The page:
In the words of Marie-Antoinette “Let them eat cake”. On Monday 6th January many Christians celebrate epiphany which commemorates the first two occasions when the divinity of Jesus was shown. This was when the three kings (also known as the wise men or Magi) visited Jesus as a baby in Bethlehem, and then later As an adult when John the Baptist baptised him in the River Jordan. The Roman Catholic and Protestant churches emphasise the visit of the Magi when they celebrate the Epiphany. The Eastern Orthodox churches focus on Jesus’ baptism. In secular Britain it is the end of the Christmas festivities, the twelfth day of Christmas and time to take down the tree and decorations.
Epiphany is one of the oldest Christian feasts and like other Christian celebrations, the church has used the time of an old pagan festival. Nearly 2000 Years before the birth of Christ the Egyptians celebrated the winter solstice around the 6th of January with a tribute to the Aeons or Neteru.
Now we are all aware that the French have not always been kind to their kings and queens but around this time in the 21st century people can be found slicing cake rather than necks.
Fête des Rois
Here in the patisseries on or around the 6th January (the first Sunday in January) you will find a special ’gateaux’ to celebrate the Fête des Rois. This is the French tradition of serving a tart known as the ’galette des rois’ (sometimes ’gateau des rois’) According to tradition, the ‘galette des rois’, was to “draw the kings” to the Epiphany. According to tradition, the cake should be cut into as many slices as there are people around the table, plus 1 extra. This extra slice is called either, the ’part du Bon Dieu’ (God’s slice), the ’part de la Vierge’ (the Virgin Mary’s slice) or the ’part du pauvre’ (poor man’s slice) and should be offered to the first poor person that passes by. A little charm (une fève – originally a bean representing baby Jesus) is baked inside the galette, and whoever receives the fève is crowned king or queen for the day. It is the perfect opportunity to invite family and friends or maybe get together with those neighbours you’ve been dying to get to know!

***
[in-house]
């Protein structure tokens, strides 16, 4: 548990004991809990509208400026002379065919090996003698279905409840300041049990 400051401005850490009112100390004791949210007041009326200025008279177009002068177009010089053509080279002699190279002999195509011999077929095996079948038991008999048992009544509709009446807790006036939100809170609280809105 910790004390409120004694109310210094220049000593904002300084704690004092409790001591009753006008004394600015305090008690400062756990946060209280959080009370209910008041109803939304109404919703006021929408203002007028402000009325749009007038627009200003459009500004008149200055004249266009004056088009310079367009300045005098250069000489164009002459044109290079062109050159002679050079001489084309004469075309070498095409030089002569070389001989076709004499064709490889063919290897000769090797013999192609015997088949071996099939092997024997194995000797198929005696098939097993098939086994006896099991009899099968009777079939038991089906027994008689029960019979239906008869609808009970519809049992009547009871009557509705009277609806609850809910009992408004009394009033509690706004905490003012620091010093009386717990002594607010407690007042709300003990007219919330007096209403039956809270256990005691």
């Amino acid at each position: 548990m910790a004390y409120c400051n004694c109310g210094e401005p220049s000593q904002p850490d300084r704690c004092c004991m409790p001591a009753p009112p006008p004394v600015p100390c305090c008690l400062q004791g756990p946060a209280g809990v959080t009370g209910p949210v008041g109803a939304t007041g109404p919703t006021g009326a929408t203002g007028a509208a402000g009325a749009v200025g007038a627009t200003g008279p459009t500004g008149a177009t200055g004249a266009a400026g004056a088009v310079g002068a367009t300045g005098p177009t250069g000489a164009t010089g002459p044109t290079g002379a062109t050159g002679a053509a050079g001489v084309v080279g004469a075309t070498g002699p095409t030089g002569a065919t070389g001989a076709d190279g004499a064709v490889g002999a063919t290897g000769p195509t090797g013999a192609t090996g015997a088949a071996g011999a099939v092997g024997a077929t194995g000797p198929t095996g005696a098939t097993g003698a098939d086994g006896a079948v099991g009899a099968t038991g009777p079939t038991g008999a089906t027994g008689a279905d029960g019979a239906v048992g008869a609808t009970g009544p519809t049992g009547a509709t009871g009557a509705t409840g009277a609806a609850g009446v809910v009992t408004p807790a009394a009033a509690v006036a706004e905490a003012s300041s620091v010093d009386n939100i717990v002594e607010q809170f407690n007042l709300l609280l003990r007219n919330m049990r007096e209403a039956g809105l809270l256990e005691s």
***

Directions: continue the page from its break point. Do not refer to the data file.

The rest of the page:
During the French Revolution, the name was replaced with ‘Gâteau de l’Égalité’ (equality cake), because, as you can imagine, the word ‘king’ did not go down well!
Raymond Blanc’s recipe for a Galette des Rois (King’s Cake) to celebrate La Fête des Rois (Epiphany).
For the pastry:
400g all-butter puff pastry
1 egg yolk for glazing
For the Almond Cream:
75g unsalted butter at room temp
75g icing sugar
75g ground almonds
1 egg yolk
1 dry bean
Roll out the puff pastry and cut out one base of 22cm, and another of 24cm. The base should be about ½cm thick. Wrap the pastry in plastic wrap and refrigerate one hour.
In a large bowl whisk all ingredients for the almond cream together until mixture is smooth. Refrigerate until the pastry has chilled one hour.
Place the bottom base (the smaller circle) onto a plate. Place the cream mixture in the middle and smooth into an even circle leaving a 4cm gap at the edge. Place your bean somewhere in the almond cream.
Brush some of the beaten egg yolk on that 4cm gap and drape the pastry top onto the almond cream. Press down gently to get rid of air and seal the edges by pressing down.
Chill in fridge one hour.
Place a baking sheet into the oven and heat to 375F.
After it has chilled an hour, remove the galette and trim the edge with a sharp knife.
Crimp the edge if you want. Use a knife or fork.. up to you.
Brush galette with beaten egg yolk.
Gently score a spiral pattern with the blunt side of a knife in the top of the pastry making sure not to go all the way through.
Transfer to your hot baking sheet and bake 45 minutes.
Let rest 5 minutes before serving in slices.